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September 2014 Issue
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Marketing to the Mature Consumer



In part one of a two part series focused on generational marketing, this article will look at the diverse consumer segments associated with “the aging population” and what marketers can do to best meet their needs.



By Joanna Cosgrove, Online Editor



Published September 24, 2012
Related Searches: Nutrition Natural Health Vitality
While many marketers are content to cater to younger consumers who tend to be easily impressed by the latest and greatest technologies, savvy marketers know that connecting with the over-50 crowd is critical, especially given that half of the planet will be over the age of 50 by 2030. But the just as younger generations are broken out into specific and significant categories such as Gen X, Gen Y and Tweeners, so too is the mature segment, though the group is more aptly segmented according to needs that extend well beyond Boomer and Greatest Generation designations.
 
“It’s necessary to recognize that aging is a multidimensional experience, defined by a full range of lifestyle factors and emotions that transcend even the state of one’s physical health,” stated Maryellen Molyneaux, president of the Natural Marketing Institute (NMI), located in Harleysville, PA. According to the firm, these health adjacencies can include community, nutrition, fitness, healthcare, finances, retirement and lifestyle among many others. “They are keys to truly understanding the vast and customized market opportunities within healthy aging,” she said. 
 
In a recent Trend Release titled “Dimensions of Aging,” NMI said the process of aging is “defined by how one perceives the experience and reacts to it, rather than the experience itself.” For many, growing older can be a time of great personal expansion and growth, and for others, it can be a period of uncertainty and decline. Thus, the aging produces unique need states, which NMI broke out into six Healthy Aging Segmentation categories that can offer deeper insight into how consumers deal with the issues associated with aging:
  1.  Traditionalists: Have financial stability and a proactive health perspective that makes them “an attractive segment for products and services that complement independence, disease prevention, and connections to family and home.”
  2. Help Seekers: Are most attracted to affordable products and services that offer a sense of control and peace of mind.
  3. Que Sera, Seras: Are a “little out of control,” skeptical, and financially ambivalent. They are the least concerned with matters related to their health and are find indulgent products most appealing.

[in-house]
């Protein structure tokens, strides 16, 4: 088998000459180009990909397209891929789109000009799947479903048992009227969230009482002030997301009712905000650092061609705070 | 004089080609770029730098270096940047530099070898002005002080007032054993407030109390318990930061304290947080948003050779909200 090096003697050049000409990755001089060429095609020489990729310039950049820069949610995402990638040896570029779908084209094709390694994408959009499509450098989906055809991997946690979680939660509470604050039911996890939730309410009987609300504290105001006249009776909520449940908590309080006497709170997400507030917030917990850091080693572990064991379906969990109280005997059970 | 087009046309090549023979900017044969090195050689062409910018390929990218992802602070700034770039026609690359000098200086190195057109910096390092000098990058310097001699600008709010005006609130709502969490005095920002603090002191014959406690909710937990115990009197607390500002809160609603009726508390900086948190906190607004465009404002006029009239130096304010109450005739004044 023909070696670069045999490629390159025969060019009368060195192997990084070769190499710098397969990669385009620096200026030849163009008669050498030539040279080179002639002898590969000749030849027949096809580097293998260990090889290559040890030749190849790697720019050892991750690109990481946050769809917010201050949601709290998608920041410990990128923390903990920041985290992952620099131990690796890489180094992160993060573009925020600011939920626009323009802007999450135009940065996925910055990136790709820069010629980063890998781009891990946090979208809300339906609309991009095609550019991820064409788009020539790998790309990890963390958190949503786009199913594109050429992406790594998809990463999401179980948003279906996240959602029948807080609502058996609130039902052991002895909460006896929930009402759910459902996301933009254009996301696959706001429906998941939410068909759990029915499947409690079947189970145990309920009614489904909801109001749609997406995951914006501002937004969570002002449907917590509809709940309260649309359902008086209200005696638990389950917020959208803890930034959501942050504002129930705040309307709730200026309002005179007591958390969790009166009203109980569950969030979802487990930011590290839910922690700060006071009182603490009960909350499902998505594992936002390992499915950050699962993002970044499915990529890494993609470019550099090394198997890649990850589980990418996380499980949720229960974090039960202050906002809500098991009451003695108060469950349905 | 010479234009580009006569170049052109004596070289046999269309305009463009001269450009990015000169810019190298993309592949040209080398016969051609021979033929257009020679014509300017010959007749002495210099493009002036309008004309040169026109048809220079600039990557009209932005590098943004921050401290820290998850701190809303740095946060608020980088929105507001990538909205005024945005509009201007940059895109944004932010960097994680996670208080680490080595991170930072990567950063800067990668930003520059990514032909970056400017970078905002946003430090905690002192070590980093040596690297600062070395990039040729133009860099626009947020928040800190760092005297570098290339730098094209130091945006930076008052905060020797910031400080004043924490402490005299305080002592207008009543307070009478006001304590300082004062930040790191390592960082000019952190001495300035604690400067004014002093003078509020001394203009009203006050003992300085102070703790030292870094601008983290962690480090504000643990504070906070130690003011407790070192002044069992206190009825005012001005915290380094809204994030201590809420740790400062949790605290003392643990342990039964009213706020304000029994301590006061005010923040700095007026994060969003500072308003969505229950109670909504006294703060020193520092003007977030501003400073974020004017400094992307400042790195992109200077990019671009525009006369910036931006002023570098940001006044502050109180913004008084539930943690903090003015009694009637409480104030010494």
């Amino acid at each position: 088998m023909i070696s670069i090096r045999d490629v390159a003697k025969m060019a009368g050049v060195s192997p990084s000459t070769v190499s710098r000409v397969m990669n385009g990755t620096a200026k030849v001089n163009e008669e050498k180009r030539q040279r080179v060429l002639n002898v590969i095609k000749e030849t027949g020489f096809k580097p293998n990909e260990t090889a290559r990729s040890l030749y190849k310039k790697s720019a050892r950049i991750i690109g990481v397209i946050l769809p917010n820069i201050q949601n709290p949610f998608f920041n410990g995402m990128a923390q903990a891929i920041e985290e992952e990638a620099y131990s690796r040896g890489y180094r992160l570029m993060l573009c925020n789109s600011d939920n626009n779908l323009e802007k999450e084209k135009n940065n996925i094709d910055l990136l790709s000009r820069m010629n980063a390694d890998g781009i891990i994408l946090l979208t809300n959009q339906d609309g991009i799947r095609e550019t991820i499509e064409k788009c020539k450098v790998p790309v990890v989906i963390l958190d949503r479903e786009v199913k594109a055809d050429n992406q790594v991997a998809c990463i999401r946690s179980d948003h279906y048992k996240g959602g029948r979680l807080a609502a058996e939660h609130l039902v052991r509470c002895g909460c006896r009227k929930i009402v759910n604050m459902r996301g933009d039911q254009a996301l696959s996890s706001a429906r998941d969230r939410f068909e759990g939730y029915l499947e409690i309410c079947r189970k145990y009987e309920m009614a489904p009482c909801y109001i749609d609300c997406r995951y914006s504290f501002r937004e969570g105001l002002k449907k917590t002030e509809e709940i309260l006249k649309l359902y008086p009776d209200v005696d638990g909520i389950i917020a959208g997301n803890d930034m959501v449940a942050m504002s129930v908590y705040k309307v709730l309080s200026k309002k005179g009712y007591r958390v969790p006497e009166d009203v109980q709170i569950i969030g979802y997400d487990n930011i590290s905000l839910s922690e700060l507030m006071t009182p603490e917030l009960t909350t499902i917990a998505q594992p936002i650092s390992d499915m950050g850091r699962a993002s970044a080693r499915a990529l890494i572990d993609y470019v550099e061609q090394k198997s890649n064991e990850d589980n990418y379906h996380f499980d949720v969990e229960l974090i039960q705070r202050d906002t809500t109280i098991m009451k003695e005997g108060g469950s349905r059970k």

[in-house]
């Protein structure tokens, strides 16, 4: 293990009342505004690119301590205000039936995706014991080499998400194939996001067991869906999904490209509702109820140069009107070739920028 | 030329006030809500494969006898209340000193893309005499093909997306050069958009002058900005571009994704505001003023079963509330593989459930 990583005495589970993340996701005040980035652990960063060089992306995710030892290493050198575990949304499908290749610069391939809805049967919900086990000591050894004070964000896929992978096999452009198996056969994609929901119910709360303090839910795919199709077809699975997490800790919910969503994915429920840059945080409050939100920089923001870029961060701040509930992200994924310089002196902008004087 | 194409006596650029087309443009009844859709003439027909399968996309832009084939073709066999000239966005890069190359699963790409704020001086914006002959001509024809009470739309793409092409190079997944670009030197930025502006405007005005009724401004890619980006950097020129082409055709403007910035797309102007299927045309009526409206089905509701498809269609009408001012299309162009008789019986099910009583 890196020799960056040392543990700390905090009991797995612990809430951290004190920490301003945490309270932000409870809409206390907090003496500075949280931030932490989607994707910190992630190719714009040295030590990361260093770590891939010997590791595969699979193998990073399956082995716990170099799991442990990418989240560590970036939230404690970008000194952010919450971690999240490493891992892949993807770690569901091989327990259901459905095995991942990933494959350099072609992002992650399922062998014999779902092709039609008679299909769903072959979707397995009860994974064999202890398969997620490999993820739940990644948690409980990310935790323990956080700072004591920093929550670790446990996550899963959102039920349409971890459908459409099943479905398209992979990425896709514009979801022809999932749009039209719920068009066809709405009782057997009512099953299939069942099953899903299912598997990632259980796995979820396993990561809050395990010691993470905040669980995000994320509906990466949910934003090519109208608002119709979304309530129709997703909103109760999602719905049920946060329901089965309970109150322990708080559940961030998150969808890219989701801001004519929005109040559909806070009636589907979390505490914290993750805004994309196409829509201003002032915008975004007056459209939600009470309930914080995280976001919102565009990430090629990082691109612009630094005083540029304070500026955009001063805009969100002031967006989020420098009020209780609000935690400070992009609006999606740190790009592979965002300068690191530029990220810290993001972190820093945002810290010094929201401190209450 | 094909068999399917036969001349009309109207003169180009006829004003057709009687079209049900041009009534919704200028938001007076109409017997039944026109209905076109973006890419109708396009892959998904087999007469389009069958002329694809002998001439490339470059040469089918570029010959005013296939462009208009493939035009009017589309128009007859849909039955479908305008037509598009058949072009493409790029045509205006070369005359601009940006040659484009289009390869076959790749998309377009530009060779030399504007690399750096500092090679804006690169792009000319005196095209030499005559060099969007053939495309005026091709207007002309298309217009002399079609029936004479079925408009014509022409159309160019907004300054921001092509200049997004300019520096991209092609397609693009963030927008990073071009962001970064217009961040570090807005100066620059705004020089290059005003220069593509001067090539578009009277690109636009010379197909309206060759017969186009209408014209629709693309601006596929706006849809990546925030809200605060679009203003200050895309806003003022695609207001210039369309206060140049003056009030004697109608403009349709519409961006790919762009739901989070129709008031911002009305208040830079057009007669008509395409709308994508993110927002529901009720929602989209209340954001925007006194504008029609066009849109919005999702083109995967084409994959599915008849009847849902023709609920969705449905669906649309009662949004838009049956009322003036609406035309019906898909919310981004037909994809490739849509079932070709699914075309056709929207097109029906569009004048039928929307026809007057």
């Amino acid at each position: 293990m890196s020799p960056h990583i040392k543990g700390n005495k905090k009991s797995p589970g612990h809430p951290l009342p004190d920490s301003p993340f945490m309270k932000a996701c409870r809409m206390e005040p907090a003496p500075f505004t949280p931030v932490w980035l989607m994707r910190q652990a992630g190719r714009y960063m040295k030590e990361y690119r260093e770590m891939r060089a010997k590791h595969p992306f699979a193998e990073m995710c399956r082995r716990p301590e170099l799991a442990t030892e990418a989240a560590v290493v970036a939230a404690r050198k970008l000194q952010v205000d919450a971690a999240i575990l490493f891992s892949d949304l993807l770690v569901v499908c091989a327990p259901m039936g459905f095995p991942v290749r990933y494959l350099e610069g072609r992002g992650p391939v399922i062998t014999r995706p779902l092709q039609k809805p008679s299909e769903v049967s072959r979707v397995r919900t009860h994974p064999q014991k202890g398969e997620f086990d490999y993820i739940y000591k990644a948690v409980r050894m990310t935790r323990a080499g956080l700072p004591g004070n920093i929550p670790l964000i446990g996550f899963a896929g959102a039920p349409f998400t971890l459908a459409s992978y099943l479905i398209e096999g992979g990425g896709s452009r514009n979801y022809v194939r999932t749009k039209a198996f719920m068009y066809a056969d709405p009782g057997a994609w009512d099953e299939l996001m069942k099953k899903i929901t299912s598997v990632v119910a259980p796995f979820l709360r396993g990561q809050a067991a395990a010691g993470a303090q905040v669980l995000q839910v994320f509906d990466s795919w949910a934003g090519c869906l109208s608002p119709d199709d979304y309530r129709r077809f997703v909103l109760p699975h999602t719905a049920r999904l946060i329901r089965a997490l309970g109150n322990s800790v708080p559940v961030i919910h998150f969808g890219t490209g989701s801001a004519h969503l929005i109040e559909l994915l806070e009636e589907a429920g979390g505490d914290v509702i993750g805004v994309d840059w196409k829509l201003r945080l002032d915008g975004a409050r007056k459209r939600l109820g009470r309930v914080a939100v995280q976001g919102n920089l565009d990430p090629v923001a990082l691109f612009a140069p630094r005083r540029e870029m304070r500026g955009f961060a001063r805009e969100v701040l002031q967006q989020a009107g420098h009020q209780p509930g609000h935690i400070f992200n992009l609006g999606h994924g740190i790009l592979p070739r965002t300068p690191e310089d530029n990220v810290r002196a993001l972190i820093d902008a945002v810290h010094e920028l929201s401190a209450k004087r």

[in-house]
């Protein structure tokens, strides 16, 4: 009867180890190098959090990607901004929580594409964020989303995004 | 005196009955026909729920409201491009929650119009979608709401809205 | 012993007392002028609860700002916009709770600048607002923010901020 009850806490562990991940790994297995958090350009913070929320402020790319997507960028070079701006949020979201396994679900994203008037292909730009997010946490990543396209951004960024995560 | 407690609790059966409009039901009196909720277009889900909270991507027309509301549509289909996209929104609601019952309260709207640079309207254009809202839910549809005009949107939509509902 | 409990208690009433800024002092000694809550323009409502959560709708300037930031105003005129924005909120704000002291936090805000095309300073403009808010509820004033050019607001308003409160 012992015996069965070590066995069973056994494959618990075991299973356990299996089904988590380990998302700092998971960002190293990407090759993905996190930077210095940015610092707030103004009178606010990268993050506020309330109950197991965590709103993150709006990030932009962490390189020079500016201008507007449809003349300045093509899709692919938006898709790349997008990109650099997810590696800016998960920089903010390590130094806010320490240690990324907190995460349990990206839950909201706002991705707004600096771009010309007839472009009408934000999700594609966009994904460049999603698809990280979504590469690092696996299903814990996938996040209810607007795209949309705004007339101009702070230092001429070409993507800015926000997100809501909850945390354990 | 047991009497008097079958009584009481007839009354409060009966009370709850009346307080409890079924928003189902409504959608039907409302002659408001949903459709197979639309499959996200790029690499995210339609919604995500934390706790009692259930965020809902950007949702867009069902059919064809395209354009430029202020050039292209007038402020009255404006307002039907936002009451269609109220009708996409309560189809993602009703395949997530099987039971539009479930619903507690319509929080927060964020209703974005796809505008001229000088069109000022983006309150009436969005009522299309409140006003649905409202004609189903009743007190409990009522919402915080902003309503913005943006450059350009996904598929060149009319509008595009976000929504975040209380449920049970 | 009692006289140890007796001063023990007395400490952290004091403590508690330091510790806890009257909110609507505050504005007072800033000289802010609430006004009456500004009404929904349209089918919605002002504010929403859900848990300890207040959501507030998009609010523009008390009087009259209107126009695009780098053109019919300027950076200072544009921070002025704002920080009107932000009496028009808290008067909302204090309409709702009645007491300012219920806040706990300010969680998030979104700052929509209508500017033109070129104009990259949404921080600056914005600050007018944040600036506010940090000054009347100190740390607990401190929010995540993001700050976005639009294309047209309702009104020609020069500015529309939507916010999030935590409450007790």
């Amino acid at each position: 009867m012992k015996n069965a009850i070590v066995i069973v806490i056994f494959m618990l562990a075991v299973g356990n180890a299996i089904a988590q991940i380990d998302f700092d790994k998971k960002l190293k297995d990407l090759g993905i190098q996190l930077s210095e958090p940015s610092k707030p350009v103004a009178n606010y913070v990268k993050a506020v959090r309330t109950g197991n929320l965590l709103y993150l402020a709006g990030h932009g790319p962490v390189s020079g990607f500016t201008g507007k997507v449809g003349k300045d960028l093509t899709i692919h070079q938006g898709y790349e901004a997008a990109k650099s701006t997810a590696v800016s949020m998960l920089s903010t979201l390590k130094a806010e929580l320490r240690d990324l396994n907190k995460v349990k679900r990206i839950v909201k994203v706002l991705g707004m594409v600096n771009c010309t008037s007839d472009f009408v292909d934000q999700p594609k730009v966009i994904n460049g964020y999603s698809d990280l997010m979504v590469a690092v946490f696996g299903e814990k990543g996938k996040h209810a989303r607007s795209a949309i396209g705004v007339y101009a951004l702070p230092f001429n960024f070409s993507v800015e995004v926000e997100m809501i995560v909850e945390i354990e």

4. Balancers: This group yearns for products and services (i.e. anti-aging) that help them maintain a sense of control in maintaining the balance of their finances and health.
  5. Active Agers: Are financially sound and highly educated. They seek products and services that not only enhance their health and active lifestyles, but also products that afford them independence and self-direction.
  6. First Adopters: The most trendy and experimental group, they are most interested in youth-oriented product and services geared toward health and vitality.
 
NMI said the thread that ties all six segments together was the desire to maintain independence. “The majority of consumers are ‘very concerned’ about losing the ability to take care of themselves as they age,” the firm stated. “This motivates older consumers to try to live healthier lifestyles so they would not be a burden on loved ones as they age.”
 
Ranking high among the fears associated with independent aging are the loss of mental capacity, running out of money, and losing the ability to “get around.” “These findings show us how the desire for healthy aging can be driven by various dynamics, including fear, a lack of financial stability, or the desire for independence and a sense of dignity,” NMI said. “Uncovering which drivers are having the most impact on our target consumer, will help us create well-rounded, effective solutions and communications around products and services that assist consumers in maintaining their independence.”
 
Determining which life factors, their level of connectedness and how these are influencing attitudes and behaviors is imperative to meeting the needs of the aging consumer. For instance, NMI found that the financial component of the mature consumer had a direct correlation to the consumers’ perceived health status. “Retirement savings or the lack thereof, shows a high relationship to other negative life factors,” NMI asserted. “Compared to consumers who are on target with their financial retirement plan, older consumers who are not on target are significantly more likely to give their health status a lower rating, feel their life is out of control, indicate their stress levels are worse than ten years ago, and don’t feel they have a very good support system if they ever did need help. Therefore, it is important to understand that life factors are highly connected.”
 
The mature consumer segment is clearly not receptive to one-size-fits-all solutions to the aging experience. Understanding the nuances of aging is where the most effective and customized solutions will be found. NMI said marketers not only have an opportunity, but also an obligation “to contribute to and help define the changing landscape of aging so that we may all age with independence, proper care, and a sense of dignity.”
 
Coming up on Thursday, part two of this series will shift gears to focus on how “Millennials” – those born between the 1982 and 2001 – are challenging the purchasing power of aging consumers and changing the landscape of food as we know it.


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